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Hometown for the Holidays!

September 28, 2006 By:
Rivka Tal, JE Feature
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As most people know, at High Holiday time, we traditionally dip apple slices in honey at the start of our festive meals, expressing our prayers for a sweet new year. In keeping with the honey tradition, I bake a honey cake every year. And an apple cake.

But guess what? After a couple of dutiful bites have been taken, the honey cake just sits in the freezer until well after Sukkot. It's no one's favorite (I guess because it just can't compete with anything made of chocolate). So I was thinking of trying something else this year -- some all-American favorites that salute apples and honey.

So how about some "Shoofly Pie and Apple Pandowdy"?

This song -- performed by Dinah Shore and written by S. Gallop/G. Wood -- was one of the best-selling records (for those who don't know what that is, ask someone a generation or two above you) of 1946.

What are they talking about, you may ask? Shoofly Pie is a traditional Pennsylvania Dutch dessert. Original recipes called for molasses, of course, not honey. (This is nostalgia song-time -- remember, "Molasses, molasses, icky-sticky-goo; molasses, molasses, it always sticks to you!" Can you believe that my mind is cluttered up with stuff like this?)

Why shoofly?

According to the book, Rare Bits: Unusual Origins of Popular Recipes, by Patricia Bunning Stevens, shoofly pie was created when "the pie-loving Pennsylvania Dutch ... found themselves short of baking supplies in the late winter and early spring ... all that was left in the pantry were flour, lard [excuse the expression] and molasses."

From these sparse ingredients, they fashioned Shoofly Pie, and found that their families liked it so well they soon made it all year round. The pie's unusual name is said to be due to the fact that pies were traditionally set to cool on windowsills; due to the sweet ingredients, the cook would have to shoo flies away.

If you wanna do right by your appetite,
If you're fussy about your food,
Take a choo-choo today, head New England way,
And we'll put you in the happiest mood with:
Shoo Fly Pie and Apple Pan Dowdy
Makes your eyes light up,
Your tummy say "Howdy."
Shoo Fly Pie and Apple Pan Dowdy
I never get enough of that wonderful stuff.
Shoo Fly Pie and Apple Pan dowdy makes the sun come out
When Heavens are cloudy,
Shoo Fly Pie and Apple Pan Dowdy,
I never get enough of that wonderful stuff!
Mama! When you bake,
Mama! I don't want cake;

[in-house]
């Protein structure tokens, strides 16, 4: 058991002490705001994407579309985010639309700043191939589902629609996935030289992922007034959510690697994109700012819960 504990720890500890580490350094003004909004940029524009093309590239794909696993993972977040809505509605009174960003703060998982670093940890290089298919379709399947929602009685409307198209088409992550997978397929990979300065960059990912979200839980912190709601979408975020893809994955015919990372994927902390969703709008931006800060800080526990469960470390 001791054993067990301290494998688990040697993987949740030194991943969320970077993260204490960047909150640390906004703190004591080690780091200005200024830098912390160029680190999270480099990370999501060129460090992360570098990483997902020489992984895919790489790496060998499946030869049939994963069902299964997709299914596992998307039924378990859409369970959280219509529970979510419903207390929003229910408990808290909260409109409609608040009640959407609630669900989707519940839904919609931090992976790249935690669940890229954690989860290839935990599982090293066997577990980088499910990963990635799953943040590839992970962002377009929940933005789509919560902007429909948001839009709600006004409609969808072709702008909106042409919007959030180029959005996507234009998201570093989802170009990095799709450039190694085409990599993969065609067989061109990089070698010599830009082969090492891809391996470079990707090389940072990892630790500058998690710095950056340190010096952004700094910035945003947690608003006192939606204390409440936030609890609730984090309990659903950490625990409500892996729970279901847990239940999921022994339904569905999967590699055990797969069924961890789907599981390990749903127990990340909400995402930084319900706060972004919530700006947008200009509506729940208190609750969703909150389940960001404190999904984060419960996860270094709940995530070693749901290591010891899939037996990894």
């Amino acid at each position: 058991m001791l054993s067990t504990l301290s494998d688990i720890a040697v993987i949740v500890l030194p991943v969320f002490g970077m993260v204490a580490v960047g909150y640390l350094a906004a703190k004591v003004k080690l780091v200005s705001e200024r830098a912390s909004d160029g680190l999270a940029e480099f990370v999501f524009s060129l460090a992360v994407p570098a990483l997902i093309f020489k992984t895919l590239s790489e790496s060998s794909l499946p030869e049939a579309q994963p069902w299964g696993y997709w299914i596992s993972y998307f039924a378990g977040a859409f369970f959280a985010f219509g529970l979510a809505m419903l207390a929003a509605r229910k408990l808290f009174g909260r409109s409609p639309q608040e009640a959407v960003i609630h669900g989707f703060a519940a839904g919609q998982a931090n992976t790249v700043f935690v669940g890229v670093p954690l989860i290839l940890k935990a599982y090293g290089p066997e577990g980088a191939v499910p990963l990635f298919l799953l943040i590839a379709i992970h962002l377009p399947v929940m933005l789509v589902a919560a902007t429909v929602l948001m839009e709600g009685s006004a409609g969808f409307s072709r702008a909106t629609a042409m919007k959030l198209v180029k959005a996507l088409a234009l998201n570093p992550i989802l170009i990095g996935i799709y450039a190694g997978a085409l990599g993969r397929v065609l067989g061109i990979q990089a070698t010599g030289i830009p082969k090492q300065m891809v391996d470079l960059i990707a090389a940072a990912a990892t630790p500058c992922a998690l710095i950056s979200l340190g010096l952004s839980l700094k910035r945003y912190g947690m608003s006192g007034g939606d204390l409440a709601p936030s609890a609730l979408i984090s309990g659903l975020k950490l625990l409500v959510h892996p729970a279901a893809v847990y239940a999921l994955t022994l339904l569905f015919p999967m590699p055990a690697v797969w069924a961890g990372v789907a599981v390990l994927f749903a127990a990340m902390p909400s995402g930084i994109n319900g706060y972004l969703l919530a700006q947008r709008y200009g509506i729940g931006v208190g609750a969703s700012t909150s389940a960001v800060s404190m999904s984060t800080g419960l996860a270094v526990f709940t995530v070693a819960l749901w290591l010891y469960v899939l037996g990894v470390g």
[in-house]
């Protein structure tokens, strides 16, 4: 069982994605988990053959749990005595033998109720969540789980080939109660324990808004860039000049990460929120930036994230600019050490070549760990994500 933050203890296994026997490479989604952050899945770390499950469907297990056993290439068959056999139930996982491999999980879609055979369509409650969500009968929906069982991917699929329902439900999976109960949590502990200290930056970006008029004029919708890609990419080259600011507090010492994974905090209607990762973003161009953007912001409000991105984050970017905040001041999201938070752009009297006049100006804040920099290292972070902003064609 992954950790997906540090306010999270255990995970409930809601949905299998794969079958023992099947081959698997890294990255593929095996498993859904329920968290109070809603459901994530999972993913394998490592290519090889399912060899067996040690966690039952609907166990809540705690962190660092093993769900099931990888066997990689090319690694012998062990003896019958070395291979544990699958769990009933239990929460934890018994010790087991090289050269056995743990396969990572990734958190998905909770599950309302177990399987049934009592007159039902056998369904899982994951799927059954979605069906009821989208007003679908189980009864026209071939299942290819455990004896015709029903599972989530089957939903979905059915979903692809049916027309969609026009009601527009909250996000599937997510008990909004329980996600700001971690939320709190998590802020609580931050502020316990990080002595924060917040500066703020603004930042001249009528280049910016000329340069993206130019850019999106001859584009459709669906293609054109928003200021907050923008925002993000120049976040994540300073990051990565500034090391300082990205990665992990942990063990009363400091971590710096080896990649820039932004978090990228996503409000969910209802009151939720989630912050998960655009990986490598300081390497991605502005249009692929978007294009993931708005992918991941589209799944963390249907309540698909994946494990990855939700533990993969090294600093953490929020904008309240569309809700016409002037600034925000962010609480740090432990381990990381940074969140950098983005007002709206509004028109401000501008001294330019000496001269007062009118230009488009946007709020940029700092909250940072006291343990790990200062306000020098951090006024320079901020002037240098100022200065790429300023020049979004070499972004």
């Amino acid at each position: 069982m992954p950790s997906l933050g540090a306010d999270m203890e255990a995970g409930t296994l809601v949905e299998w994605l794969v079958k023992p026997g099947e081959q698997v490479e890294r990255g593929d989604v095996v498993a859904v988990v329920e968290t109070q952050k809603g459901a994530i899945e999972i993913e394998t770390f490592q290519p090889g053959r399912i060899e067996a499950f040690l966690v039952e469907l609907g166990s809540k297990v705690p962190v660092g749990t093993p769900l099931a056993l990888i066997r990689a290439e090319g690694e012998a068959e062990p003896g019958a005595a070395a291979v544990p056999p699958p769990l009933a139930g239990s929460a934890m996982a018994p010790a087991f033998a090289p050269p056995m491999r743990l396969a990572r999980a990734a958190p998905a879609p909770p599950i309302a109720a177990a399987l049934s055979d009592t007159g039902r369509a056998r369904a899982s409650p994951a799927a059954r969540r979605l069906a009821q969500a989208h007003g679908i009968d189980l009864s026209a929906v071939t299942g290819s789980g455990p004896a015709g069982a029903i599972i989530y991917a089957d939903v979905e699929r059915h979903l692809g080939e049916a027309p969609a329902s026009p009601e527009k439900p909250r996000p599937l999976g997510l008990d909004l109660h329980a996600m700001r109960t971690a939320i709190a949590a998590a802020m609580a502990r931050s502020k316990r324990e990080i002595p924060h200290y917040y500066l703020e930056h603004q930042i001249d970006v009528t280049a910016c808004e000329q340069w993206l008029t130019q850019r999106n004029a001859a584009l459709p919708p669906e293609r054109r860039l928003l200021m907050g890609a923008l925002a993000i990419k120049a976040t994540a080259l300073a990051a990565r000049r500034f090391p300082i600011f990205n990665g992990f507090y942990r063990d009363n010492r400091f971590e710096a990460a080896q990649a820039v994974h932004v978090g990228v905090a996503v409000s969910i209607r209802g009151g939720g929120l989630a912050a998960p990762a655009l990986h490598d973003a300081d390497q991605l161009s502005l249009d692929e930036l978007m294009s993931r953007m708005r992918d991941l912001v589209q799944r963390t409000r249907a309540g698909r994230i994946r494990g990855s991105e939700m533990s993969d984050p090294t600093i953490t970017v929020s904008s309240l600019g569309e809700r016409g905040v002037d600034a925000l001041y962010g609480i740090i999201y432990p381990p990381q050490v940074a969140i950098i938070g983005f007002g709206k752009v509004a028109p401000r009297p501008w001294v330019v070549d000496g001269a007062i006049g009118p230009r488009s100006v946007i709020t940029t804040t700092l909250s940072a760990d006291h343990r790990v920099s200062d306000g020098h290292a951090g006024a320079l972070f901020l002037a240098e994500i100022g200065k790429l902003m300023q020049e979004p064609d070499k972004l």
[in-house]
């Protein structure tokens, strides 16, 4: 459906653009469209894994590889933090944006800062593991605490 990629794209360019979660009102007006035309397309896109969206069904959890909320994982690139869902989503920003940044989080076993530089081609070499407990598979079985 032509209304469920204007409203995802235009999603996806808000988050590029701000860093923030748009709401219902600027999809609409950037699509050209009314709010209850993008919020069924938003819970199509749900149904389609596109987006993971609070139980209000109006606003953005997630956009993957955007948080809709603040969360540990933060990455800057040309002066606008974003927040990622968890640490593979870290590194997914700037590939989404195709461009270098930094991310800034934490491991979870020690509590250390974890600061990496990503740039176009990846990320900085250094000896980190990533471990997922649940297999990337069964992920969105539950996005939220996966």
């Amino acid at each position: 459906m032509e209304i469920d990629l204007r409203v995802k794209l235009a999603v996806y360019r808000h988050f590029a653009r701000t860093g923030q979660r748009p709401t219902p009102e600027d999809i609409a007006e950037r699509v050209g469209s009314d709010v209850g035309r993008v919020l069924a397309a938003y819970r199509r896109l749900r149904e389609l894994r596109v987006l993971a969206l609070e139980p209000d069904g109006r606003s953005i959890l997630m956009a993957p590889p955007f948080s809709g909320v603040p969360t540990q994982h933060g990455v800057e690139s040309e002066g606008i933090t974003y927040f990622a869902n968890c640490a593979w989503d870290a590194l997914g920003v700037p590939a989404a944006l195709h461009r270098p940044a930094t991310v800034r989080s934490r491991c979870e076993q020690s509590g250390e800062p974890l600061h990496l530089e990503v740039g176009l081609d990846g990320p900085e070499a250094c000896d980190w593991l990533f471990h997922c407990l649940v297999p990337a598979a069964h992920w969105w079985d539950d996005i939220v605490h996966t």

Mama! For my sake
Go to the oven and make some ever lovin' Sh,
Shoo Fly Pie and Apple Pan Dowdy
Makes your eyes light up,
Your tummy say "Howdy,"
Shoo Fly Pie and Apple Pan Dowdy
I never get enough of that wonderful stuff!
Shoofly Pie

[Pareve/Dairy]

pre-bought pastry shell for a 1-crust 9-inch pie (you can make your own, using pareve ingredients)
1 cup all-purpose flour
2/3 cup light-brown sugar, packed
1 Tbsp. cold butter or margarine (or pareve margarine)
1/4 tsp. salt
1 egg
1 cup honey
3/4 cup cold water
1/4 cup hot water
1 tsp. baking soda

Preheat the oven to 350 degrees.

Roll out the pie pastry. Line a 9-inch pie pan. Set aside.

In a food processor, combine the flour, brown sugar, butter or margarine, and salt. Remove 1/2 cup of the mixture and set aside.

Beat egg into mixture in food processor; mix in the honey and cold water.

Mix the hot water with baking soda and blend into the food processor mixture.

Pour into the pie shell. Top with the reserved crumbs.

Bake for 35 to 45 minutes, or until done in center.

Cool on a rack.

Makes one 9-inch pie.

Serves 8.

Then there's Apple Pandowdy, one of America's founding recipes and prime comfort food -- deep-dish dessert made of sliced apples doused in sugar and cinnamon, and covered in a sweet, crumbly biscuit. It's actually one of a family of simple desserts, known in different parts of the world as cobblers, duffs, grunts, slumps and pandowdies.

The exact origin of the name "pandowdy" is unknown. Could it refer to the dessert's plain or "dowdy" appearance? Or are you of the school that says the name comes from the method in which the recipe is completed -- after an apple-based filling is baked in a crust-lined casserole, the baker takes a fork and then "dowdies" the crust, breaking it into pieces. As the dish cools, the "dowdied" crust absorbs a lot of the liquid, leaving you with an almost pudding-like confection.

Looks can be deceiving: Apple pandowdy is delicious, especially topped with a bit of nondairy topping or real whipped cream.

My version also eliminates a bottom crust, making these holidays just a bit easier.

Apple Pandowdy

[Dairy/Pareve]

nonstick spray
3 cups peeled, cored and sliced tart apples (like Granny Smith)
1/2 tsp. ground nutmeg
1/2 tsp. ground cinnamon
pinch of salt
1/2 cup honey
11/2 cups flour
2 tsps. baking powder
1/2 cup sugar
1/4 lb. butter (or margarine)
1/2 cup milk (or water)
1 egg

Preheat oven to 350 degrees.

Spray a 11/2 quart baking dish with nonstick spray.

Arrange the sliced apples in the dish, and sprinkle with nutmeg, cinnamon and a pinch of salt. Spoon the honey over and cover the dish with foil.

Bake for 30 minutes.

Combine the flour, baking powder, sugar and another pinch of salt in a large bowl. Melt the butter or margarine in a small pan; remove from heat.

Stir milk or water, and egg, into mixture, beating well. Blend in the flour mixture.

Pour this batter over the apples; cover with foil and return the baking dish to the oven.

Bake 40 to 45 minutes, or until topping is golden-brown and apples are soft. Serve warm.

Serves 6 to 8.

Rivka Tal is a food writer based in Jerusalem.

 

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